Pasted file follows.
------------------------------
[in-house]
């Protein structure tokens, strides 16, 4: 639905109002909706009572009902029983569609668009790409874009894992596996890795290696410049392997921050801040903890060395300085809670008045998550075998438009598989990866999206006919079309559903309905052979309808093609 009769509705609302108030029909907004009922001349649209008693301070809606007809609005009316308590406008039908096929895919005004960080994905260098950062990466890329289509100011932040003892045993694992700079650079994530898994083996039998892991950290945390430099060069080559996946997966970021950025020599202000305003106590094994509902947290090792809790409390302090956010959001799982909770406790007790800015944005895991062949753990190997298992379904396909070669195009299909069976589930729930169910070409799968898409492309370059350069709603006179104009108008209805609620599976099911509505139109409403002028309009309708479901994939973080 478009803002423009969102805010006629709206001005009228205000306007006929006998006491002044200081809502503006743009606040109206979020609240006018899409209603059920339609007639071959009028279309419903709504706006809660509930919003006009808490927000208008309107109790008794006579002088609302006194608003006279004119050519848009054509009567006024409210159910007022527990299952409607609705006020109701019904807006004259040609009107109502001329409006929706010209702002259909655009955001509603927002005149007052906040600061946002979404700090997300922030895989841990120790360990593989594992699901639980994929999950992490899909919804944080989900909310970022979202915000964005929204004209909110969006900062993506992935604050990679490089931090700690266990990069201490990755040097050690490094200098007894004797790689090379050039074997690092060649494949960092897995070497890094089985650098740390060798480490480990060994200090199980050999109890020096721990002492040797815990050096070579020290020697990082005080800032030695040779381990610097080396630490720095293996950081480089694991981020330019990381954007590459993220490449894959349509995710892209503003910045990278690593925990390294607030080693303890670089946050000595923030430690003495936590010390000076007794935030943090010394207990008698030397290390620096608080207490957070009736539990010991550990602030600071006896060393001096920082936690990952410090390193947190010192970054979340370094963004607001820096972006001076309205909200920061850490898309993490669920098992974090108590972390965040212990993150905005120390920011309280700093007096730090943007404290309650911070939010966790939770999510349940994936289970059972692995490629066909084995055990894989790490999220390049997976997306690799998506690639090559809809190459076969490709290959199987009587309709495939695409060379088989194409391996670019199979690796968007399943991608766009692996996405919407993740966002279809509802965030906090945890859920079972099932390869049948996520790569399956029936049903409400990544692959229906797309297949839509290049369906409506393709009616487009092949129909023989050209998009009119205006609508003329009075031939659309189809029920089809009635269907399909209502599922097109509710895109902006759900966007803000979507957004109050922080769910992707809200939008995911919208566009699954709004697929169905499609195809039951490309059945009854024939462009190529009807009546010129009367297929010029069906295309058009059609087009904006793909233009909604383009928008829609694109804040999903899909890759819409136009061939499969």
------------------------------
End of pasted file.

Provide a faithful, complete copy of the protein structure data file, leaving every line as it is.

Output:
[in-house]
């Protein structure tokens, strides 16, 4: 639905109002909706009572009902029983569609668009790409874009894992596996890795290696410049392997921050801040903890060395300085809670008045998550075998438009598989990866999206006919079309559903309905052979309808093609 009769509705609302108030029909907004009922001349649209008693301070809606007809609005009316308590406008039908096929895919005004960080994905260098950062990466890329289509100011932040003892045993694992700079650079994530898994083996039998892991950290945390430099060069080559996946997966970021950025020599202000305003106590094994509902947290090792809790409390302090956010959001799982909770406790007790800015944005895991062949753990190997298992379904396909070669195009299909069976589930729930169910070409799968898409492309370059350069709603006179104009108008209805609620599976099911509505139109409403002028309009309708479901994939973080 478009803002423009969102805010006629709206001005009228205000306007006929006998006491002044200081809502503006743009606040109206979020609240006018899409209603059920339609007639071959009028279309419903709504706006809660509930919003006009808490927000208008309107109790008794006579002088609302006194608003006279004119050519848009054509009567006024409210159910007022527990299952409607609705006020109701019904807006004259040609009107109502001329409006929706010209702002259909655009955001509603927002005149007052906040600061946002979404700090997300922030895989841990120790360990593989594992699901639980994929999950992490899909919804944080989900909310970022979202915000964005929204004209909110969006900062993506992935604050990679490089931090700690266990990069201490990755040097050690490094200098007894004797790689090379050039074997690092060649494949960092897995070497890094089985650098740390060798480490480990060994200090199980050999109890020096721990002492040797815990050096070579020290020697990082005080800032030695040779381990610097080396630490720095293996950081480089694991981020330019990381954007590459993220490449894959349509995710892209503003910045990278690593925990390294607030080693303890670089946050000595923030430690003495936590010390000076007794935030943090010394207990008698030397290390620096608080207490957070009736539990010991550990602030600071006896060393001096920082936690990952410090390193947190010192970054979340370094963004607001820096972006001076309205909200920061850490898309993490669920098992974090108590972390965040212990993150905005120390920011309280700093007096730090943007404290309650911070939010966790939770999510349940994936289970059972692995490629066909084995055990894989790490999220390049997976997306690799998506690639090559809809190459076969490709290959199987009587309709495939695409060379088989194409391996670019199979690796968007399943991608766009692996996405919407993740966002279809509802965030906090945890859920079972099932390869049948996520790569399956029936049903409400990544692959229906797309297949839509290049369906409506393709009616487009092949129909023989050209998009009119205006609508003329009075031939659309189809029920089809009635269907399909209502599922097109509710895109902006759900966007803000979507957004109050922080769910992707809200939008995911919208566009699954709004697929169905499609195809039951490309059945009854024939462009190529009807009546010129009367297929010029069906295309058009059609087009904006793909233009909604383009928008829609694109804040999903899909890759819409136009061939499969």